Notwithstanding the Government's application for "reconsideration" of this conclusion in the light of the rest of this Court's holding on the United States motion to dismiss, the Court still does not feel there are sufficient facts to conclusively charge FNB, and the insurance companies as subrogees, with knowledge such as to start the running of the limitation period. While, as the Government points out, FNB, through its officers and directors, must necessarily have known of the Government's alleged extensive involvement in the management and operation of FNB, it is not necessarily true that it must also have known of the alleged Government negligence or fraud in this regard, or of damages flowing from same. It must be remembered that Government liability is predicated not on the mere management and operation of FNB by the Government (which may give rise to an "assumed duty") but rather on its negligent and/or fraudulent management or operation. FNB need not necessarily have been aware of the latter,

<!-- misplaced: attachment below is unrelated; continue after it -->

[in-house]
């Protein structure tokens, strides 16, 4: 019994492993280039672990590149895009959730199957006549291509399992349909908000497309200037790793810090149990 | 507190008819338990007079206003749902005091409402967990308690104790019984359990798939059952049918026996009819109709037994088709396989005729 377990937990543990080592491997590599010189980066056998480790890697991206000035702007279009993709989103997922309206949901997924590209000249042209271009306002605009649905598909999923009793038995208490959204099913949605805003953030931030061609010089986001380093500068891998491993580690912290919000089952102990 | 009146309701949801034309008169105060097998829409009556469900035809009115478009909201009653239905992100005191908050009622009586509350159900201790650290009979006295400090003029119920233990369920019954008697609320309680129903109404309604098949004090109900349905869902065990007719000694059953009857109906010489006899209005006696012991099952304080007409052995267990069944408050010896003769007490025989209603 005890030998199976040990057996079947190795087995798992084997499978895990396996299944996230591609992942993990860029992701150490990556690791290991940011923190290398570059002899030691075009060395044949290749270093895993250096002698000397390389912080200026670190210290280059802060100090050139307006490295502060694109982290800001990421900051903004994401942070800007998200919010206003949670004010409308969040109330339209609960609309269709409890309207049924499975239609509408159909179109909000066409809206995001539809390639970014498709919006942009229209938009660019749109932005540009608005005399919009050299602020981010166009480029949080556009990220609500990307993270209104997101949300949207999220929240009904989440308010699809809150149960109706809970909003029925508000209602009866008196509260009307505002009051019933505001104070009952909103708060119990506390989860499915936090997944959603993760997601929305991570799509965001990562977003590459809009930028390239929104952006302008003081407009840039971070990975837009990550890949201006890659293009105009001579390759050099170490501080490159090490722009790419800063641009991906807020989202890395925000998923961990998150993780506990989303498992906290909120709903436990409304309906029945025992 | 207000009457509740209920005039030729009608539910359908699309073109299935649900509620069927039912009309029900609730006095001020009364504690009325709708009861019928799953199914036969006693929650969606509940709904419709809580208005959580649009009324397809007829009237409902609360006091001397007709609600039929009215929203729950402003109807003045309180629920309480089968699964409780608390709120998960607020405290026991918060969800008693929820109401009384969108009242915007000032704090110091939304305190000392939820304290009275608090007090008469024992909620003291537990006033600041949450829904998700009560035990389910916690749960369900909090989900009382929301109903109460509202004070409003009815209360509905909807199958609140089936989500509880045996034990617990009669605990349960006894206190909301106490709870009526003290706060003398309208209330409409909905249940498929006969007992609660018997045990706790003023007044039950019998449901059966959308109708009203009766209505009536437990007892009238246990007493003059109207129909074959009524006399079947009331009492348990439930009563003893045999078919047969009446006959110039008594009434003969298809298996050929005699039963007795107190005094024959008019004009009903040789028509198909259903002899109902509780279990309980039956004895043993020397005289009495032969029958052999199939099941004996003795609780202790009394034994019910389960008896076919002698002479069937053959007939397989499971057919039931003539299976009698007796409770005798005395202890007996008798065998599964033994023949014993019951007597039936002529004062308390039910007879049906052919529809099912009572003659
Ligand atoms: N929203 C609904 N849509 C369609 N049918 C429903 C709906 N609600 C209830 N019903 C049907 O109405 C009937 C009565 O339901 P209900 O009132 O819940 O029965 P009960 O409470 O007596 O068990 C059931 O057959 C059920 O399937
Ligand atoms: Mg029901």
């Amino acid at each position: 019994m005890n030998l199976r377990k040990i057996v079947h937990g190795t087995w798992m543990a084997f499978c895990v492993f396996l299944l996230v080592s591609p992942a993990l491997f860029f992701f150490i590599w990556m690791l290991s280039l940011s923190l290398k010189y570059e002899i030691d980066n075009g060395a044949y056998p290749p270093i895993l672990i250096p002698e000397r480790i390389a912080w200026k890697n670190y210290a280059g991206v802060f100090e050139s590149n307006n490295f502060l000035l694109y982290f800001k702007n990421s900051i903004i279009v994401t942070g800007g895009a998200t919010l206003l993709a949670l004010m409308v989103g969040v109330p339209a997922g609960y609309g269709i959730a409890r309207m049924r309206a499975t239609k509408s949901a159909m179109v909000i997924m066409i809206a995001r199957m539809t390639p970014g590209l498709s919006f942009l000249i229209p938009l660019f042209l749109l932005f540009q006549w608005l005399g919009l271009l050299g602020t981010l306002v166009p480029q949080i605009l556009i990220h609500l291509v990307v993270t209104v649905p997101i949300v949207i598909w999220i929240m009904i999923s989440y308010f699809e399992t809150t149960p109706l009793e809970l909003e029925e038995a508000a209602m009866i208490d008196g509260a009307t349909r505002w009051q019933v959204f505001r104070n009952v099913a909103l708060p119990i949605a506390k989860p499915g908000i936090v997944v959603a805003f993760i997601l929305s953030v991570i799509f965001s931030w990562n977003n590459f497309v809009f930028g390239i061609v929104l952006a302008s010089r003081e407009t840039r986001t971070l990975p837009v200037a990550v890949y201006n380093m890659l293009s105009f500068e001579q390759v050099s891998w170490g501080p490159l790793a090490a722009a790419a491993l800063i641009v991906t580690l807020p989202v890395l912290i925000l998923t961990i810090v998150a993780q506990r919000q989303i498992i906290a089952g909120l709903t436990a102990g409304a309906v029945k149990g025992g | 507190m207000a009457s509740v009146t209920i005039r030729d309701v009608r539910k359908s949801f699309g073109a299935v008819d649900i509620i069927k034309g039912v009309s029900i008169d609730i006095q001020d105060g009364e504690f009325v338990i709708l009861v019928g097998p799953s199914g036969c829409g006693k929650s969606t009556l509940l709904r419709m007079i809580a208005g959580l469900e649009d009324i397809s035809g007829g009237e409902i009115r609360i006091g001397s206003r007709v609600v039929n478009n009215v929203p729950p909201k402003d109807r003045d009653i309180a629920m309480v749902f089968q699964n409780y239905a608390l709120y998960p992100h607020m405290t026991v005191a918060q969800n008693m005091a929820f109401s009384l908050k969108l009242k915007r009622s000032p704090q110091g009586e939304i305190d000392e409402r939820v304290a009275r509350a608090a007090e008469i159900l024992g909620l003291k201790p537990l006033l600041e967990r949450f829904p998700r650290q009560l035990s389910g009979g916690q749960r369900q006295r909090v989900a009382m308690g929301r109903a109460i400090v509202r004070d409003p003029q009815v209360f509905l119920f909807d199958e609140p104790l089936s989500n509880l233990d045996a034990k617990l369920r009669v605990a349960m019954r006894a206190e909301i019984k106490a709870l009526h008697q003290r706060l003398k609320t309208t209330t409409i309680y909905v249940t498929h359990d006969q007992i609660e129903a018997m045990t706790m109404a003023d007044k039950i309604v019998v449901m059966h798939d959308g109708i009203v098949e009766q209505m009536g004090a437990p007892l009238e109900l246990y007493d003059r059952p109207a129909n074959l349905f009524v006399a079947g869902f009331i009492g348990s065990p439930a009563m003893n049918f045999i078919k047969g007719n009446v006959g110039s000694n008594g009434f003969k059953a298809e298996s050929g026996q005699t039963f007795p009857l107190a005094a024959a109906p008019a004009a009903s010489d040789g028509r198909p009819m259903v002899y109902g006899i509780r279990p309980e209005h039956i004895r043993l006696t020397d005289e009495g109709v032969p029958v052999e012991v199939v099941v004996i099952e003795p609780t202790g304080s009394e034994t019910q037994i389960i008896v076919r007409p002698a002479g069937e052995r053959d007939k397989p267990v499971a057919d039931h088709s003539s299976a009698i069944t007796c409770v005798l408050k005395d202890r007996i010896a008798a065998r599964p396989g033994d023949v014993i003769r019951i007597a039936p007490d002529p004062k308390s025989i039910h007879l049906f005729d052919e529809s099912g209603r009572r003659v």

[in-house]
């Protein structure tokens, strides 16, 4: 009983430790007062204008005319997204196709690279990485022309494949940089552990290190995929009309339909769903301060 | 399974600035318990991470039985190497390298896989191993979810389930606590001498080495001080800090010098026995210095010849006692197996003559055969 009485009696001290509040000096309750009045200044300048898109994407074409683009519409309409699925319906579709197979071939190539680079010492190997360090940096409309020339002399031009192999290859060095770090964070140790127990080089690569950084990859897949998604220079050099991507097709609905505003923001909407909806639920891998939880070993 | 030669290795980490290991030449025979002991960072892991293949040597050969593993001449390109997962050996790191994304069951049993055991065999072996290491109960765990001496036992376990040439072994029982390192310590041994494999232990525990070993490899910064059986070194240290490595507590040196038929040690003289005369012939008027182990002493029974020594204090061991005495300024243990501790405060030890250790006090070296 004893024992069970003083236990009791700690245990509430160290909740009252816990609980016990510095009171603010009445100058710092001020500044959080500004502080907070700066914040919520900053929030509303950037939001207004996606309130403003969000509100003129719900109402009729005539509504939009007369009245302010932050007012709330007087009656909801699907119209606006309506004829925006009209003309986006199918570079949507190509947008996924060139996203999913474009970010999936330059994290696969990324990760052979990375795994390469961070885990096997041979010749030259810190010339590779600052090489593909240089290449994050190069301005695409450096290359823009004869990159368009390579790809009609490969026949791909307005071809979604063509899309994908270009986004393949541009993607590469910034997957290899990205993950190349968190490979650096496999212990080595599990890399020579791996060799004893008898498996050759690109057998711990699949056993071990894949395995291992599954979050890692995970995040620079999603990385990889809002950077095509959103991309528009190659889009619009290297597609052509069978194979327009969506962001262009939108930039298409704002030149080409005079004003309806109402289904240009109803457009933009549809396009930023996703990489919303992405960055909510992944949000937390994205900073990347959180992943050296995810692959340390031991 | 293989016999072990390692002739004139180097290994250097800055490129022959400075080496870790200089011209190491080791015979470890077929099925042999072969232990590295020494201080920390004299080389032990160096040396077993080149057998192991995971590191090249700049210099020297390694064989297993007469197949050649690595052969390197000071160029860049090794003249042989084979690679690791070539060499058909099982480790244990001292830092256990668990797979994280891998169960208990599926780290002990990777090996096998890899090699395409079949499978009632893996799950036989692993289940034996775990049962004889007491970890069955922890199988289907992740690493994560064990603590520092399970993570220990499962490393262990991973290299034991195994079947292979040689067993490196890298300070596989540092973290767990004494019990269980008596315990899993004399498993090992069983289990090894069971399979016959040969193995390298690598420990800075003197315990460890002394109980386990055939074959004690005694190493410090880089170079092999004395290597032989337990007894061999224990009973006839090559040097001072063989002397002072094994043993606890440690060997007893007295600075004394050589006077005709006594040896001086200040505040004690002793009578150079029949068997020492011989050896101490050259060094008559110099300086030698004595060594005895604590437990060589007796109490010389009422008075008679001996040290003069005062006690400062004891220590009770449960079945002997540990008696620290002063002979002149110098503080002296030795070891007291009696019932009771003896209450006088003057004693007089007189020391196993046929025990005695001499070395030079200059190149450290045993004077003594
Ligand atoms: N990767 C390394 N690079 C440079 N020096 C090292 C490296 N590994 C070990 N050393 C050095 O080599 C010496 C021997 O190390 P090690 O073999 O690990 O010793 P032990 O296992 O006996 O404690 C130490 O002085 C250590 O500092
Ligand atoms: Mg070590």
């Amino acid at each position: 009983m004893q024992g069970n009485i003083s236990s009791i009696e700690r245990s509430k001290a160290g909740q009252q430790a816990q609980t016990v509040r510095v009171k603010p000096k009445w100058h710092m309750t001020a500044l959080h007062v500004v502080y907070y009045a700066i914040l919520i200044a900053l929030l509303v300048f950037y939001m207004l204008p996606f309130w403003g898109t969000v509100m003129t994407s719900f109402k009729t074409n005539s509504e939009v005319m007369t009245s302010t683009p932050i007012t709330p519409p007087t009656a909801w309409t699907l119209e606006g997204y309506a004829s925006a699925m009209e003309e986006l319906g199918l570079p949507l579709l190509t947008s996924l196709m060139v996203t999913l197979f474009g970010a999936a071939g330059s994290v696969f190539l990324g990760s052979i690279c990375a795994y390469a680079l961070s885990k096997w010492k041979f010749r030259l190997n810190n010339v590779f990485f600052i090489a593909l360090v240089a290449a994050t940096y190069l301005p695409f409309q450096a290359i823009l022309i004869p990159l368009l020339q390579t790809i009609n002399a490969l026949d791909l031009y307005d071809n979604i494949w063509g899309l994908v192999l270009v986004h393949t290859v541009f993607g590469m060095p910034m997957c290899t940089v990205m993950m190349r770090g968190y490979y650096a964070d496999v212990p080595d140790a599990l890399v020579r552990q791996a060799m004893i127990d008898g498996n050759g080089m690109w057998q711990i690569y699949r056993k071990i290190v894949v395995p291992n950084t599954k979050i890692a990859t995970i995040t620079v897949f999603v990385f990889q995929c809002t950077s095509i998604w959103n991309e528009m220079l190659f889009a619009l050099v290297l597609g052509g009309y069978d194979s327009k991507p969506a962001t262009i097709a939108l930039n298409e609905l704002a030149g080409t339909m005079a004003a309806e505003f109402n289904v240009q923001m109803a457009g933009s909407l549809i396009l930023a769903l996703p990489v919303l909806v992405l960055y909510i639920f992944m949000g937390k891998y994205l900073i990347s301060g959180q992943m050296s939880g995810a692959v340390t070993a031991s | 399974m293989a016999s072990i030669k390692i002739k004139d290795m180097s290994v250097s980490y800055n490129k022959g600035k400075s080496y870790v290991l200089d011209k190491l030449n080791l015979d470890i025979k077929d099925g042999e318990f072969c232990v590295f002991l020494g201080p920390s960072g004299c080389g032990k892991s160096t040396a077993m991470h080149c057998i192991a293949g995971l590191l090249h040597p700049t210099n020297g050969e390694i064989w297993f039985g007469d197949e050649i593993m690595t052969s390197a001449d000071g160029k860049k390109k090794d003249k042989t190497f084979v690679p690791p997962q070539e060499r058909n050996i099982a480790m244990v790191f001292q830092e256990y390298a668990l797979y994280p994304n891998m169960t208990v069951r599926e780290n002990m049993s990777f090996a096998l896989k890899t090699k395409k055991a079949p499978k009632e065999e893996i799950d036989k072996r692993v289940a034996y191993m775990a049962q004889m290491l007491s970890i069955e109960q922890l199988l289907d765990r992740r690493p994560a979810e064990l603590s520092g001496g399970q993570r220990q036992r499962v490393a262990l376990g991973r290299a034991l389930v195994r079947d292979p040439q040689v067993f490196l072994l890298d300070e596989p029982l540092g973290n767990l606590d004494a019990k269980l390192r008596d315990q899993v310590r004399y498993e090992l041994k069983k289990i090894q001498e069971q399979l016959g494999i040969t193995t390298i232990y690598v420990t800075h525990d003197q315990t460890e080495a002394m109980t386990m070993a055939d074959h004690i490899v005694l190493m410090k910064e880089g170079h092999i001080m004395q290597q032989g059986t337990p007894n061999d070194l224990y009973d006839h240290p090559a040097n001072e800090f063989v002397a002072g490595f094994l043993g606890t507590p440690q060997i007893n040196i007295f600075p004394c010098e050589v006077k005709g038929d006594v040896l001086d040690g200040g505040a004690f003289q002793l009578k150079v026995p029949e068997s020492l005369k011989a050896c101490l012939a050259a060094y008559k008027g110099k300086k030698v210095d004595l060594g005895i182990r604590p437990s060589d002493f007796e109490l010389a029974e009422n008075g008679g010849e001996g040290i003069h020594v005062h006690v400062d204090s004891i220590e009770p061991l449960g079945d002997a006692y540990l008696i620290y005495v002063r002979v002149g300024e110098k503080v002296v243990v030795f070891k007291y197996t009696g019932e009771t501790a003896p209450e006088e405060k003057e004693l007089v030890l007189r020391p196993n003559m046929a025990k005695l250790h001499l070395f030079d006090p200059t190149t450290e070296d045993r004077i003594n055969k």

and therefore more facts are needed to ascertain its knowledge in this regard and to determine the applicability of the statute of limitations.
The Court also finds an alternative ground for denying the Government's motion for reconsideration. This latter ground arises from the fact that the Federal Deposit Insurance Corporation ("FDIC"), an agency of the Government, was appointed receiver of FNB by the Comptroller and thereby succeeded to FNB's knowledge and legal rights as against the United States. In this context, it is unrealistic to assume such agency was about to commence an action against the third-party defendant herein or for that matter necessarily share with the insurance companies or others any knowledge of actionable facts to which they became privy on their succession.